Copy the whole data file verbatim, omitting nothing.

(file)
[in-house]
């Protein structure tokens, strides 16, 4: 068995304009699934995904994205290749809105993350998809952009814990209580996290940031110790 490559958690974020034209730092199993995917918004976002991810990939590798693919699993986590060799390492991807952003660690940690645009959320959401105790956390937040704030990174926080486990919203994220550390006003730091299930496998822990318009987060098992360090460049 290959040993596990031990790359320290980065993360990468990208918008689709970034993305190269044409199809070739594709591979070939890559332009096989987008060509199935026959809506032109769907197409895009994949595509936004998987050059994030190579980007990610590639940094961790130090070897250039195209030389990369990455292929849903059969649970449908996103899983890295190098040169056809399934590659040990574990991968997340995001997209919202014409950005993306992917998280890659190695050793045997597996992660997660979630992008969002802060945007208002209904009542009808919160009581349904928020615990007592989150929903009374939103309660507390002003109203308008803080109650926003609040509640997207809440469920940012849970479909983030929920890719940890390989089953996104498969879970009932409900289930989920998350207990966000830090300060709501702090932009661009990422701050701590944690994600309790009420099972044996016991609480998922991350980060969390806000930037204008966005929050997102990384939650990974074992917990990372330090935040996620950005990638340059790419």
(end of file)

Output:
[in-house]
């Protein structure tokens, strides 16, 4: 068995304009699934995904994205290749809105993350998809952009814990209580996290940031110790 490559958690974020034209730092199993995917918004976002991810990939590798693919699993986590060799390492991807952003660690940690645009959320959401105790956390937040704030990174926080486990919203994220550390006003730091299930496998822990318009987060098992360090460049 290959040993596990031990790359320290980065993360990468990208918008689709970034993305190269044409199809070739594709591979070939890559332009096989987008060509199935026959809506032109769907197409895009994949595509936004998987050059994030190579980007990610590639940094961790130090070897250039195209030389990369990455292929849903059969649970449908996103899983890295190098040169056809399934590659040990574990991968997340995001997209919202014409950005993306992917998280890659190695050793045997597996992660997660979630992008969002802060945007208002209904009542009808919160009581349904928020615990007592989150929903009374939103309660507390002003109203308008803080109650926003609040509640997207809440469920940012849970479909983030929920890719940890390989089953996104498969879970009932409900289930989920998350207990966000830090300060709501702090932009661009990422701050701590944690994600309790009420099972044996016991609480998922991350980060969390806000930037204008966005929050997102990384939650990974074992917990990372330090935040996620950005990638340059790419």